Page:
“The scam typically involves the victim responding to a listing for a rental property and corresponding with someone he or she believed was (or represented) the landlord or property manager. The victim would be sent pictures of the property but not actually be let inside. The victim would then be instructed to send a security deposit and/or the first month’s rent, often wiring the funds to an out-of-state account, and they would then receive keys to the unit.
“Of course, those keys never came and the suspects with whom the victims were corresponding with had no actual connection to the property owners—they simply found an unoccupied housing unit and used it to swindle money out of unsuspecting people.”
So, watch out for that. The article recommends anyone looking for property through Craigslist perform a Google reverse image search, which will reveal whether the same images appear in multiple property descriptions. For good measure, he also includes Craigslist’s own list of best practices, like not giving out financial information or inviting strangers into your home. Most of it is common sense, but it’s worth a refresher for those considering a Craigslist transaction.
Cynthia Murrell, June 11, 2014
May 26, 2014
I read “Largest Torrent Search Engine Torrentz.eu Taken Down by UK Anti-Piracy Police.” Torrent sites are often associated with motion picture downloads, but there are other types of files on these systems. According to the write up, Torrentz.eu pointed to files and did not host the copy protected content. I noted this passage:
Torrentz.eu acts as a search engine for torrents rather than storing the files itself, making the move unusual among police shutdowns. The site receives millions of visitors a day and is thought to be one of the largest torrent sites on the internet.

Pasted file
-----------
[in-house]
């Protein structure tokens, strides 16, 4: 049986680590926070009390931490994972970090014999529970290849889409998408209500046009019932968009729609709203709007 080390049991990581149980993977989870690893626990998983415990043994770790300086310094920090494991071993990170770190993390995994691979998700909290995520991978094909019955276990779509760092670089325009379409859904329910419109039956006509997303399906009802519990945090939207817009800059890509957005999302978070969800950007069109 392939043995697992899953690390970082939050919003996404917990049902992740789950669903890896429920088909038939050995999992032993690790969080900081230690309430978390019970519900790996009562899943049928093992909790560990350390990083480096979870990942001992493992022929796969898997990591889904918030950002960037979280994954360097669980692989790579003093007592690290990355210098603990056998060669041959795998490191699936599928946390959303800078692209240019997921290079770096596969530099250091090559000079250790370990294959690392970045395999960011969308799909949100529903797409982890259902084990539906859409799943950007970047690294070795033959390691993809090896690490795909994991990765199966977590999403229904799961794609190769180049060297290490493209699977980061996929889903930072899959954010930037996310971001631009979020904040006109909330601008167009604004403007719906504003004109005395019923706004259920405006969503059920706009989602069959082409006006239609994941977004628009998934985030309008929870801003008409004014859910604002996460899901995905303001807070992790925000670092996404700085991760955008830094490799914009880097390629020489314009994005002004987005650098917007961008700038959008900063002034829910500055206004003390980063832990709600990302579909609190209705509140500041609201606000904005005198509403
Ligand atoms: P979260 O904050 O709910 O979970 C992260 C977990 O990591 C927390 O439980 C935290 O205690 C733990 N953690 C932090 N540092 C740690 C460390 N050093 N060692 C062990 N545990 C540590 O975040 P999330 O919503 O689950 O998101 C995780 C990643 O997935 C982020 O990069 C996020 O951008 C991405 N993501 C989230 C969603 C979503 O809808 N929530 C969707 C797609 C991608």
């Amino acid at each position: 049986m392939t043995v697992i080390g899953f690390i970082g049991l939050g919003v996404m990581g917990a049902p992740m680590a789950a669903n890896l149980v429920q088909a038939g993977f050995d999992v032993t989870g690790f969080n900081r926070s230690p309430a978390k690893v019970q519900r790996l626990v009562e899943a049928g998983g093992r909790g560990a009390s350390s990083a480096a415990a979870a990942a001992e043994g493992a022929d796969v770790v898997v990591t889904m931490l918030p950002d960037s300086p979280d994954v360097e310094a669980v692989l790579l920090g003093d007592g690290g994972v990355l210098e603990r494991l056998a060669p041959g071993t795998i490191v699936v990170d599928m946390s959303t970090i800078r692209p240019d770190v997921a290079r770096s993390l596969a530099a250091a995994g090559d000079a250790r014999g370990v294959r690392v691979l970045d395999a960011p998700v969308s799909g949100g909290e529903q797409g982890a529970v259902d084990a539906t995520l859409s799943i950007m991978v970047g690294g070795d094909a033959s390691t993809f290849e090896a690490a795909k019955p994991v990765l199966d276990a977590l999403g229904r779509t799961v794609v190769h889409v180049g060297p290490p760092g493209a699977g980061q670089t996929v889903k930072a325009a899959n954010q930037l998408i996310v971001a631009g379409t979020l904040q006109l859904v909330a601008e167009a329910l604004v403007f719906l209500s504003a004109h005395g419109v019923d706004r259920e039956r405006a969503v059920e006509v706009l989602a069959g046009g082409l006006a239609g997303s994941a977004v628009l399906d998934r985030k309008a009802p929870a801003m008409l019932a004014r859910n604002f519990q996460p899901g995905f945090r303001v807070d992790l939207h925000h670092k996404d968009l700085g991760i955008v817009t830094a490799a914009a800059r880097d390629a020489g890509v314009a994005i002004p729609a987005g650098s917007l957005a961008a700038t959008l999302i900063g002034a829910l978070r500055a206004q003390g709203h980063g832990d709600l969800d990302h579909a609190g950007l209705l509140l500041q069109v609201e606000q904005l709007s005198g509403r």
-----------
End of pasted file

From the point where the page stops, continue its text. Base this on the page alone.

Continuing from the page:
In my forthcoming Prague police and intelligence lectures I review sites and access methods that are providing some users to content making it possible to obtain copyrighted content. The step is encouraging to some copyright holders. The existence of alternative paths is likely to create opportunities for additional enforcement measures going forward.
Stephen E Arnold, May 26, 2014
May 22, 2014
These allegations about Google’s AdSense surface once in a while. I read “Google Hit by Class Action Lawsuit over Claimed AdSense Fraud.” According to the write up:
The legal action…claims that Google knowingly canceled the AdSense accounts of customers so that it wouldn’t have to pay out any revenues from internet users’ clicks.
The story then hooks this most recent allegation with an earlier allegation made by a former Googler. The article states:
The lawsuit mirrors allegations made online in April by a claimed former employee of Google who asserted that the Chocolate Factory has a huge system in place to systematically defraud AdSense users. The posting claims that the program has been in place since 2009 and also involved monkeying about with Google analytics data.
My thought is that Google does no evil. Assuming this is true, how can a series of algorithms behave in a punitive manner. If one doubts the “do no evil” assumption, then algorithms are performing actions that could be evil. I don’t want to follow this chain of reasoning because the notion that a large corporation would have a flaw is anathemic to my world view.